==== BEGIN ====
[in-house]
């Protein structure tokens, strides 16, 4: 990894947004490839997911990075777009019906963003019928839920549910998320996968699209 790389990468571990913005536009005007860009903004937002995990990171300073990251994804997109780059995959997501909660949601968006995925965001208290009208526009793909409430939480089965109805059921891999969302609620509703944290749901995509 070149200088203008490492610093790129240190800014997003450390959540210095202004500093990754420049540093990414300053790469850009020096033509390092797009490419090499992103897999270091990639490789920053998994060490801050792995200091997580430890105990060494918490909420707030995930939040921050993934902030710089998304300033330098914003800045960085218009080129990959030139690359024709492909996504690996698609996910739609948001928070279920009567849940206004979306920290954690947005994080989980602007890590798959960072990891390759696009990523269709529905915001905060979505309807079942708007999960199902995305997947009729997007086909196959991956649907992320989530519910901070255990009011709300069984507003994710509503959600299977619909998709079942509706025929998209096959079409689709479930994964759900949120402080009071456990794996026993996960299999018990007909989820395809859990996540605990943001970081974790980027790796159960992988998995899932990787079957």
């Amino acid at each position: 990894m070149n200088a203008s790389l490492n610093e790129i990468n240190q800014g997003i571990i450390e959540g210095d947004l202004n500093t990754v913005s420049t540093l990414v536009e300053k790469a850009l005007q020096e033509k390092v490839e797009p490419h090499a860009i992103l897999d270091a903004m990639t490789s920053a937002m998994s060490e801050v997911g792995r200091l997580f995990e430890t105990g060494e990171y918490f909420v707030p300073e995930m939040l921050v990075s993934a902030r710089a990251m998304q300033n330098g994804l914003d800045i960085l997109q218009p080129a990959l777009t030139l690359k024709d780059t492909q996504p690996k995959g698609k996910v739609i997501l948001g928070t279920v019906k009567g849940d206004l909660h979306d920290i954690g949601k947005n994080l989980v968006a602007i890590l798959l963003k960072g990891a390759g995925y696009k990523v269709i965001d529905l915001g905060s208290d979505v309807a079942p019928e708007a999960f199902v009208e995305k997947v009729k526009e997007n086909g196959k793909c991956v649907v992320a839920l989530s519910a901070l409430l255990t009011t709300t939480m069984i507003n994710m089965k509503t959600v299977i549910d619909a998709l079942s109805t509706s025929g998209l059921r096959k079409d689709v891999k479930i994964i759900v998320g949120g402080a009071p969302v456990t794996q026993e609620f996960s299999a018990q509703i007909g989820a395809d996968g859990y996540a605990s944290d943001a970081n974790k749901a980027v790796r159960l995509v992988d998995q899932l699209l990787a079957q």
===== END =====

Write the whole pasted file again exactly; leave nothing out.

[in-house]
């Protein structure tokens, strides 16, 4: 990894947004490839997911990075777009019906963003019928839920549910998320996968699209 790389990468571990913005536009005007860009903004937002995990990171300073990251994804997109780059995959997501909660949601968006995925965001208290009208526009793909409430939480089965109805059921891999969302609620509703944290749901995509 070149200088203008490492610093790129240190800014997003450390959540210095202004500093990754420049540093990414300053790469850009020096033509390092797009490419090499992103897999270091990639490789920053998994060490801050792995200091997580430890105990060494918490909420707030995930939040921050993934902030710089998304300033330098914003800045960085218009080129990959030139690359024709492909996504690996698609996910739609948001928070279920009567849940206004979306920290954690947005994080989980602007890590798959960072990891390759696009990523269709529905915001905060979505309807079942708007999960199902995305997947009729997007086909196959991956649907992320989530519910901070255990009011709300069984507003994710509503959600299977619909998709079942509706025929998209096959079409689709479930994964759900949120402080009071456990794996026993996960299999018990007909989820395809859990996540605990943001970081974790980027790796159960992988998995899932990787079957």
């Amino acid at each position: 990894m070149n200088a203008s790389l490492n610093e790129i990468n240190q800014g997003i571990i450390e959540g210095d947004l202004n500093t990754v913005s420049t540093l990414v536009e300053k790469a850009l005007q020096e033509k390092v490839e797009p490419h090499a860009i992103l897999d270091a903004m990639t490789s920053a937002m998994s060490e801050v997911g792995r200091l997580f995990e430890t105990g060494e990171y918490f909420v707030p300073e995930m939040l921050v990075s993934a902030r710089a990251m998304q300033n330098g994804l914003d800045i960085l997109q218009p080129a990959l777009t030139l690359k024709d780059t492909q996504p690996k995959g698609k996910v739609i997501l948001g928070t279920v019906k009567g849940d206004l909660h979306d920290i954690g949601k947005n994080l989980v968006a602007i890590l798959l963003k960072g990891a390759g995925y696009k990523v269709i965001d529905l915001g905060s208290d979505v309807a079942p019928e708007a999960f199902v009208e995305k997947v009729k526009e997007n086909g196959k793909c991956v649907v992320a839920l989530s519910a901070l409430l255990t009011t709300t939480m069984i507003n994710m089965k509503t959600v299977i549910d619909a998709l079942s109805t509706s025929g998209l059921r096959k079409d689709v891999k479930i994964i759900v998320g949120g402080a009071p969302v456990t794996q026993e609620f996960s299999a018990q509703i007909g989820a395809d996968g859990y996540a605990s944290d943001a970081n974790k749901a980027v790796r159960l995509v992988d998995q899932l699209l990787a079957q």